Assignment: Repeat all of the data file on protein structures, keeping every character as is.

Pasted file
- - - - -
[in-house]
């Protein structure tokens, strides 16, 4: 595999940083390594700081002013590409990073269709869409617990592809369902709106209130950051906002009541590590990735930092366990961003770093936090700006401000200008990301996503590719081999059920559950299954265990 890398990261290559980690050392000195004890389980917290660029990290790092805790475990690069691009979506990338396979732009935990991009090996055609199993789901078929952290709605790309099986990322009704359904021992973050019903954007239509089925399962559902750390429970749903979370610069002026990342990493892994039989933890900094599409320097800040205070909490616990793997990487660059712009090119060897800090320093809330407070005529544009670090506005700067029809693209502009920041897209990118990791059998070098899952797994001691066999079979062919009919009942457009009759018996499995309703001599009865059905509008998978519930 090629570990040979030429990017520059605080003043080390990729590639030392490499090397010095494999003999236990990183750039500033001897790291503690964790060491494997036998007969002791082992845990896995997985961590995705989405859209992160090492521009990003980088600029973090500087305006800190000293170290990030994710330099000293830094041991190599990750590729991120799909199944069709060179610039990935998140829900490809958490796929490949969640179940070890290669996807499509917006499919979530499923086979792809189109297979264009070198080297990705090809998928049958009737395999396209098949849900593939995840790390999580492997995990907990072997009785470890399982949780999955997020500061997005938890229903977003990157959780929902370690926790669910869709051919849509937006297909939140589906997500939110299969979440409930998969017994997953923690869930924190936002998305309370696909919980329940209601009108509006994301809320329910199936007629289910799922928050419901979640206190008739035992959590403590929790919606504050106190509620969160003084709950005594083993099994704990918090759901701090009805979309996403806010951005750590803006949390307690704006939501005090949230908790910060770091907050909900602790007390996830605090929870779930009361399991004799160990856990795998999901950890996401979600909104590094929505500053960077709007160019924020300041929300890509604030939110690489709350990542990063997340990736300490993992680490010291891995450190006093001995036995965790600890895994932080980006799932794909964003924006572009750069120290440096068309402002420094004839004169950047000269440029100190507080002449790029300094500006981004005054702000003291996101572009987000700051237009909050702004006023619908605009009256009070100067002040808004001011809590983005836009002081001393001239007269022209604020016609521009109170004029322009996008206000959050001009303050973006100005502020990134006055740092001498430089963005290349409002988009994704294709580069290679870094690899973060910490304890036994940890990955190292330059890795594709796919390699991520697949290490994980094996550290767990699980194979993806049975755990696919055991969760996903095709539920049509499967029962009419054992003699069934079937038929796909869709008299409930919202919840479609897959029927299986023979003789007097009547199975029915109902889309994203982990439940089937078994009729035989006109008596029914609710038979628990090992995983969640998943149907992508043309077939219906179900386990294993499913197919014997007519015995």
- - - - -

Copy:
[in-house]
């Protein structure tokens, strides 16, 4: 595999940083390594700081002013590409990073269709869409617990592809369902709106209130950051906002009541590590990735930092366990961003770093936090700006401000200008990301996503590719081999059920559950299954265990 890398990261290559980690050392000195004890389980917290660029990290790092805790475990690069691009979506990338396979732009935990991009090996055609199993789901078929952290709605790309099986990322009704359904021992973050019903954007239509089925399962559902750390429970749903979370610069002026990342990493892994039989933890900094599409320097800040205070909490616990793997990487660059712009090119060897800090320093809330407070005529544009670090506005700067029809693209502009920041897209990118990791059998070098899952797994001691066999079979062919009919009942457009009759018996499995309703001599009865059905509008998978519930 090629570990040979030429990017520059605080003043080390990729590639030392490499090397010095494999003999236990990183750039500033001897790291503690964790060491494997036998007969002791082992845990896995997985961590995705989405859209992160090492521009990003980088600029973090500087305006800190000293170290990030994710330099000293830094041991190599990750590729991120799909199944069709060179610039990935998140829900490809958490796929490949969640179940070890290669996807499509917006499919979530499923086979792809189109297979264009070198080297990705090809998928049958009737395999396209098949849900593939995840790390999580492997995990907990072997009785470890399982949780999955997020500061997005938890229903977003990157959780929902370690926790669910869709051919849509937006297909939140589906997500939110299969979440409930998969017994997953923690869930924190936002998305309370696909919980329940209601009108509006994301809320329910199936007629289910799922928050419901979640206190008739035992959590403590929790919606504050106190509620969160003084709950005594083993099994704990918090759901701090009805979309996403806010951005750590803006949390307690704006939501005090949230908790910060770091907050909900602790007390996830605090929870779930009361399991004799160990856990795998999901950890996401979600909104590094929505500053960077709007160019924020300041929300890509604030939110690489709350990542990063997340990736300490993992680490010291891995450190006093001995036995965790600890895994932080980006799932794909964003924006572009750069120290440096068309402002420094004839004169950047000269440029100190507080002449790029300094500006981004005054702000003291996101572009987000700051237009909050702004006023619908605009009256009070100067002040808004001011809590983005836009002081001393001239007269022209604020016609521009109170004029322009996008206000959050001009303050973006100005502020990134006055740092001498430089963005290349409002988009994704294709580069290679870094690899973060910490304890036994940890990955190292330059890795594709796919390699991520697949290490994980094996550290767990699980194979993806049975755990696919055991969760996903095709539920049509499967029962009419054992003699069934079937038929796909869709008299409930919202919840479609897959029927299986023979003789007097009547199975029915109902889309994203982990439940089937078994009729035989006109008596029914609710038979628990090992995983969640998943149907992508043309077939219906179900386990294993499913197919014997007519015995």